Legal Rights of Pagan Students

Pagan students have the same rights as their non-Pagan peers. Image by PJPhoto69/E+/Getty Images

Let’s talk about the legal rights of Pagans students at school. As more and more young people discover earth-based spirituality–and more families are openly raising children as Pagans–teachers and educators are becoming more aware of the existence of families who are non-Christian.

Elementary School Aged Children

Some parents have faced issues with children being singled out during events at school, either for their beliefs or their lack of them. It is important that you talk to your child’s teacher about any concerns that you have. If you’re not sure what to say, there’s a decent essay available at So You Have A Pagan In Your Classroom that could provide a good jumping-off point for discussion.

One of the most common issues raised is the negative portrayal of witches in schools, particularly around Halloween. First of all, if your school allows the kids to have a Halloween party at all, consider yourself fortunate. Second, understand that the scary images of the green, warty witch who eats small children are rooted in ignorance, rather than willful maliciousness. If you're concerned about the possibility of this negative stereotyping affecting your kids, it's time to have a heart-to-heart chat with your child's teacher. If you don't, it's practically guaranteed that your kindergartner will announce in the middle of the class party, "But my mommy's a witch, and SHE'S not green!"

College Students

More and more colleges and universities are becoming open to the recognition of Pagan students. If you're a college student, or the parent of one, keep in mind that college kids are adults. However, they still have questions about the rights they have in their role as students. 

few colleges have added Pagan holidays onto their list of excused absences, so unless you're attending a religious-based institution, you could probably utilize this guideline to miss classes on certain sabbats, without facing a penalty. However, just like the kids who might miss classes on Ash Wednesday because they're going to Catholic mass, keep in mind that you ARE obligated to make up the work you have missed later–you don't just get a free pass. 

In addition, many universities have Pagan student alliance groups, host Pagan Pride events, and are open to having campus groups geared towards students of non-Christian religious backgrounds. If your campus doesn't have one, it doesn't necessarily mean that it's not allowed. It most likely means that no one has taken the initiative to start one. Talk to your student affairs office, and find out what the specific guidelines are.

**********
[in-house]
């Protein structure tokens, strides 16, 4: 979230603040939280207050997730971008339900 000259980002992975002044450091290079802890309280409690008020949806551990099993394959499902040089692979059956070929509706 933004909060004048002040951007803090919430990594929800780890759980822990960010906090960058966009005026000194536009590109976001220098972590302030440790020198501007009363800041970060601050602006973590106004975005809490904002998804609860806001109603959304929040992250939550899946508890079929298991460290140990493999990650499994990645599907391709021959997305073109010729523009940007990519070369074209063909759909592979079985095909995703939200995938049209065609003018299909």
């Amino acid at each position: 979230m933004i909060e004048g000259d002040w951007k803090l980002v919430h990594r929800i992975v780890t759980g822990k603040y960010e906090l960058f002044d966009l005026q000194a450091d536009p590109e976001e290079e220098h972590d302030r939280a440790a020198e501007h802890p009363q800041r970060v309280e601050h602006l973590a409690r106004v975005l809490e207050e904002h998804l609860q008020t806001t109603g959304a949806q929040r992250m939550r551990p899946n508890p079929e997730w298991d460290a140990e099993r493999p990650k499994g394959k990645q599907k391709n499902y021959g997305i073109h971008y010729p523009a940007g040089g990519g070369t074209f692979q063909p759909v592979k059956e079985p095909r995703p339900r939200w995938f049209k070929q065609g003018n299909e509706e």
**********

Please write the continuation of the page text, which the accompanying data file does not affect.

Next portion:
Communication is the Key

Talking to teachers ahead of time about your concerns–and not in a defensive manner, but respectfully–will get you much farther than coming into a classroom screaming because your child brought home a coloring page of a witch with a wart on her nose. At any rate, during your discussion with the teacher, you may wish to gently remind him or her that many Pagan paths are legally recognized as religions, and that stereotypes of any sort are not acceptable in an educational setting.

If your child's school is really open-minded, and is willing to allow a bit of comparative religion education, you might even be allowed to come in and talk to your child's classmates about what it is you believe and do. If you are lucky enough to get permission to do this, it would be advisable to leave out any discussion of magic, and instead focus on other aspects of your path. Discuss things that are important to your family's path, such as reverence for nature, honoring your ancestors, celebrating the cycles of the seasons, and so on.

Older Children and Teens

A few cases have made headlines when students, particularly teen girls, were forbidden to wear a pentacle or other Pagan symbol to school. As schools try to enforce a zero-tolerance policy towards behavior which might be considered harmful or gang-related, it’s entirely possible that an educator, simply out of ignorance, might ask your child to remove their jewelry.

If this happens, talk to the teacher, principal, or the school board. Consult a civil rights attorney if you have any questions. Realize that a good deal of people are simply misinformed about modern Pagan religions, and often their concerns come because they don't know any better, not because of any real desire to offend or harm.

If you're not Pagan, but your child is, it's still a good idea to educate yourself about your child's beliefs. This will help you determine if your child is being made the victim of religious discrimination at school. Educators may, especially in the case of teens, assume the child is just "going through a rebellious phase."

It will help your teen to know that they have your support, and that you're willing to stand behind them if there are religion-based conflicts with teachers or school administrators. If you're not sure what exactly it is your child practices or believes, now is as good a time as any to talk to them. You may find that what they believe and do isn't at all what you expected.

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Your Citation
Wigington, Patti. "Legal Rights of Pagan Students." Learn Religions, Feb. 8, 2021, Wigington, Patti. (2021, February 8). Legal Rights of Pagan Students. Retrieved from Wigington, Patti. "Legal Rights of Pagan Students." Learn Religions. (accessed June 5, 2023).